For these lenses, I haven’t made my mind up yet what camera to use them on, or they are doubles to an already existing lens on a board. 1st: The Elliott’s Extra Rapid, London. I made an f32 lens stop from a tin can for it, still need to add a few more stops. The slot is just slightly too narrow for the other set of lens stops from the R+J Beck lens but they can be used as templates for a tin can replacement. Not sure on the actual focal length and unstopped aperture of this lens yet. Has a modern made lens mount with it that fits perfectly. 2nd: Rodenstock Apo-Gerogon 150mm 9.0 barrel lens. A reproduction lens, and a double to the G-Claron 150mm really. 3rd: Another Kodak 203mm 7.7 lens, this one is marked Anastigmat and has no shutter but it’s basically identical to the Ektar 203mm. The mount is stuck to the lens thread. 4th: Agfa Agnar 85mm 4.5. Yup, double to the Agnar Apotar 85mm. This has a 25-50-200 Vario shutter, the other one has more speed settings. Selling it is ridiculous since it will probably fetch a fiver at most…
Fourth row: wooden lens boards galore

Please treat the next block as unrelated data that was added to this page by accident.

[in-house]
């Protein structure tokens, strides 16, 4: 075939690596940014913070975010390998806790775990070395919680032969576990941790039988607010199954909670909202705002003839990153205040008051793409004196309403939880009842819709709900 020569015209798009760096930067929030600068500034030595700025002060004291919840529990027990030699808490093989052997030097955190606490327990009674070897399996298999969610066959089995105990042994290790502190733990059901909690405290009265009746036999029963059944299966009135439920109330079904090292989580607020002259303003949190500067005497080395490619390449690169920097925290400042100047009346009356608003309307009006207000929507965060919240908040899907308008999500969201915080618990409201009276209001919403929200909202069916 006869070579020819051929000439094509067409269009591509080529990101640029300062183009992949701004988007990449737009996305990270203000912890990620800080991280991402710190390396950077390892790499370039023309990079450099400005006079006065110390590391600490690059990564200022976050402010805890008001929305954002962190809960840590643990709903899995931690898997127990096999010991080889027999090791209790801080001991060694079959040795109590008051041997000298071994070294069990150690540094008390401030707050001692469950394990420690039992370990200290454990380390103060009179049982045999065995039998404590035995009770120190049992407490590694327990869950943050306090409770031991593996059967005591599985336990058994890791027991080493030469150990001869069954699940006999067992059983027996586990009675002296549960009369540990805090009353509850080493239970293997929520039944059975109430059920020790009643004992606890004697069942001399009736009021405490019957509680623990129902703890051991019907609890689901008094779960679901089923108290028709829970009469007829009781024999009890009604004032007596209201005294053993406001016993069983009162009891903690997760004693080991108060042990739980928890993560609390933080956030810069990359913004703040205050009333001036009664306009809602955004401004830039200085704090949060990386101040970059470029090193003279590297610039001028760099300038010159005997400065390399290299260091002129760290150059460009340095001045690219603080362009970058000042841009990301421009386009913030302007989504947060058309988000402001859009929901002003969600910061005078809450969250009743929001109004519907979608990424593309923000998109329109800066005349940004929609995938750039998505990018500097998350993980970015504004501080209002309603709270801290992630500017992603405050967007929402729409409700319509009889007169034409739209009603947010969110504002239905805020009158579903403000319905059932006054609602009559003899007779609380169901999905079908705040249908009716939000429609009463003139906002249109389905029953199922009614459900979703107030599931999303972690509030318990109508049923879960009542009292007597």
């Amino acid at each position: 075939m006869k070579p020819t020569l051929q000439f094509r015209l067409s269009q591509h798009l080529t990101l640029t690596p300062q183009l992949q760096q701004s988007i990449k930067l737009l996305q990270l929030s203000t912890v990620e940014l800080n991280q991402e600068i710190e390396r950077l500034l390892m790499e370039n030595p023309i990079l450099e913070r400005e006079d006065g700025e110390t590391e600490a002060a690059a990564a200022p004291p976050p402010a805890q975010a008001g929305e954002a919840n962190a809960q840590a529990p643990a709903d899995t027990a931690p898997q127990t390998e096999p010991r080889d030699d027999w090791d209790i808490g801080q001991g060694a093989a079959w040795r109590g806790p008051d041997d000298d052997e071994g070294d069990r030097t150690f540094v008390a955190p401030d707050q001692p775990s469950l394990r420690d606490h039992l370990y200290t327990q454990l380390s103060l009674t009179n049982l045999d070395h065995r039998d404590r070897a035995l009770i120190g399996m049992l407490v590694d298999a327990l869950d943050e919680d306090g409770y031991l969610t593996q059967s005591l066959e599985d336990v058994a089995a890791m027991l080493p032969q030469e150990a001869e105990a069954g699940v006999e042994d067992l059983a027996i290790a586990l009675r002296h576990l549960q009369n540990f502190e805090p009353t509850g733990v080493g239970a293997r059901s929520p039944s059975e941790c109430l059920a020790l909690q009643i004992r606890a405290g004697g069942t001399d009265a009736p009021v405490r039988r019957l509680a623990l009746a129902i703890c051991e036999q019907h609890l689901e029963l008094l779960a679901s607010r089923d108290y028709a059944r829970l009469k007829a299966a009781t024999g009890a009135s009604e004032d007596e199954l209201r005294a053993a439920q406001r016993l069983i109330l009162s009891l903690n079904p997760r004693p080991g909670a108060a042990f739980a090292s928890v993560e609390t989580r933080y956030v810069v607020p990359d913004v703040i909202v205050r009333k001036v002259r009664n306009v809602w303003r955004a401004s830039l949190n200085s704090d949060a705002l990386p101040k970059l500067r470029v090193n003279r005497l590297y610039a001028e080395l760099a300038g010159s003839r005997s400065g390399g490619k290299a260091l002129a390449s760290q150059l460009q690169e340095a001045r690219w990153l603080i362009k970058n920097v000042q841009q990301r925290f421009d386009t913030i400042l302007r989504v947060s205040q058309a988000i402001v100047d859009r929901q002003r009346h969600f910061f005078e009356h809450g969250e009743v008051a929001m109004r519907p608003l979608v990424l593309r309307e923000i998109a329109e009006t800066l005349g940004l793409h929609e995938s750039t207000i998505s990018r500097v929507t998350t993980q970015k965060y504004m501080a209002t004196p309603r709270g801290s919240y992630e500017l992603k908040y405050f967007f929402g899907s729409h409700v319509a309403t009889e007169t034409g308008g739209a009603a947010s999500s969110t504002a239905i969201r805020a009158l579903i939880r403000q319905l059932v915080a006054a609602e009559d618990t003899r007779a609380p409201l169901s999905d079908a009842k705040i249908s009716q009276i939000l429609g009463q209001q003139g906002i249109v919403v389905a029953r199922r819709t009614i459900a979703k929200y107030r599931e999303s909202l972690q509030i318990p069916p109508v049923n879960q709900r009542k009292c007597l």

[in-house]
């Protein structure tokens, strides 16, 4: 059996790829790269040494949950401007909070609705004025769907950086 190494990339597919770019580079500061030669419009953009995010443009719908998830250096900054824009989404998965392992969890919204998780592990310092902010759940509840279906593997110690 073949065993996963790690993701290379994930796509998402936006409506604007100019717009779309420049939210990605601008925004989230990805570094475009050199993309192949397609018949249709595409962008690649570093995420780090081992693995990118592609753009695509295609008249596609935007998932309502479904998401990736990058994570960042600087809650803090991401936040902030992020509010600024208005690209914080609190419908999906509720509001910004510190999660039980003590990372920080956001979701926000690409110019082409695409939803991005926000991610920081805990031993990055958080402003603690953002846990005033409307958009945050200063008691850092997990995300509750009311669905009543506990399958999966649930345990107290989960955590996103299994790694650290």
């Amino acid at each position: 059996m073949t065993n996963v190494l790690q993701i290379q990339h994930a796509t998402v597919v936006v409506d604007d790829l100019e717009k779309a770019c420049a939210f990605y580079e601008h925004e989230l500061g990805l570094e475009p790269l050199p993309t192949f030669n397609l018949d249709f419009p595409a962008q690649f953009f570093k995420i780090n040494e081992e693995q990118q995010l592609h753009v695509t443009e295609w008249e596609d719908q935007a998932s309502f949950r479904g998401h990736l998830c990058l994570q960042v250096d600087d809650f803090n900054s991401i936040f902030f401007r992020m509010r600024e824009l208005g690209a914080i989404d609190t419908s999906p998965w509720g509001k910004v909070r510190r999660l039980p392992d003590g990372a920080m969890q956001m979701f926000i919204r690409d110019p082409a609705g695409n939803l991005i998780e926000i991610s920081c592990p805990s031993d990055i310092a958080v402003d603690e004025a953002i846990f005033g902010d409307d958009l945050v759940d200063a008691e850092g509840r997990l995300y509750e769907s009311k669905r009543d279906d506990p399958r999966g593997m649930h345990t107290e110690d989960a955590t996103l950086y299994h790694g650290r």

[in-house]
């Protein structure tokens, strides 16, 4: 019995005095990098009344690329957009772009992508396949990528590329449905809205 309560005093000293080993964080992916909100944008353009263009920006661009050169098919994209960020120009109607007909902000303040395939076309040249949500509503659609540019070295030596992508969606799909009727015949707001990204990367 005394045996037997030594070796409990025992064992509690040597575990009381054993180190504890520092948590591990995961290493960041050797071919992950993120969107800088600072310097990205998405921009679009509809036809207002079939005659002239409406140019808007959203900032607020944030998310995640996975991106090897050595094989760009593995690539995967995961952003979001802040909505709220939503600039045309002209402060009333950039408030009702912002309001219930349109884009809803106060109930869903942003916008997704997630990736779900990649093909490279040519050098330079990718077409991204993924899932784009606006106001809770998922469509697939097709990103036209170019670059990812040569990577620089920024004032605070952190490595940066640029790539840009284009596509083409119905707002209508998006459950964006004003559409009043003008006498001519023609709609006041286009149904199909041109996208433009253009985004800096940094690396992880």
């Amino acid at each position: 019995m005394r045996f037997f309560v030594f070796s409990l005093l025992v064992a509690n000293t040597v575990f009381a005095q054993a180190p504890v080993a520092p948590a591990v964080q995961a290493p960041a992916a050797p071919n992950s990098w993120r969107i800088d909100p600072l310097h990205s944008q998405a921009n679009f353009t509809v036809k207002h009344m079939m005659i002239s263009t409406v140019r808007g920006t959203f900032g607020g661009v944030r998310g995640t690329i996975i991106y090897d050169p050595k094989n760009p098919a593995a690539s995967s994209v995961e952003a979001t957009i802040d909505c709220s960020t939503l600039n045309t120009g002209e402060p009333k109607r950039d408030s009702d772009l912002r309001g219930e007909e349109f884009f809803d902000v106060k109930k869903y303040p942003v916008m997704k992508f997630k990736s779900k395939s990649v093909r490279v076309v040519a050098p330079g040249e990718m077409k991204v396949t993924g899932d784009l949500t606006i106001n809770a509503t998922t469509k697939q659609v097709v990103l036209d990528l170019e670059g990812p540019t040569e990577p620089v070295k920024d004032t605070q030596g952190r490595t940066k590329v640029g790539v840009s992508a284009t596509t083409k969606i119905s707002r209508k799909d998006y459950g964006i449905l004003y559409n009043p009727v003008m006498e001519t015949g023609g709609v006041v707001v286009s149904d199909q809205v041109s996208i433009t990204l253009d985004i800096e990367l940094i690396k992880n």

1st: Stanley London Bridge SE. approx 230mm, takes the same lens stops as the R+J Beck. And yes, this is the company that later went into production of tools, amongst which the world-renowned Stanley knifes, they still exist today. 2nd: Rodenstock Apo-Gerogon S 270mm 11.0. Stops down to a puny 90.0, this is a flat field reproduction lens for cartography etc. Easily covers 8×10″. No shutter. And it would be very unforgiving for portrait work, nothing escapes this cyclops. 3rd: Unknown maker lens, but very interestingly engraved A. Donker, Amsterdam. Extralineaire Extra Rapide suggesting a French maker, but an Amsterdam seller. I have never seen such a lens engraving before so I had to have it, only finding out it was missing an element from a group… I ripped several old SLR zooms apart before I found the front element of a Tamron Adaptall 70-150mm was a near match so now it’s functional again, at approx. 150mm though which I think is too short really. It covers 4×5″ easily. 4th: totally unmarked barrel lens with a revolving disk aperture. Approx. 200mm 8.0. Covers 5×7″. Very early and probably French but nothing to be certain about. This one also has a modern made brass mounting flange. All the smaller brass lenses came from the same Polish seller last December. 5th: Euryscope Anastigmat, City Sale & Exchange, 54 Lime Street, London E.C. Approx 230mm, 6.0 to 44.0 aperture. Also covers 5×7″. This has its original mounting flange and a snake leather cap!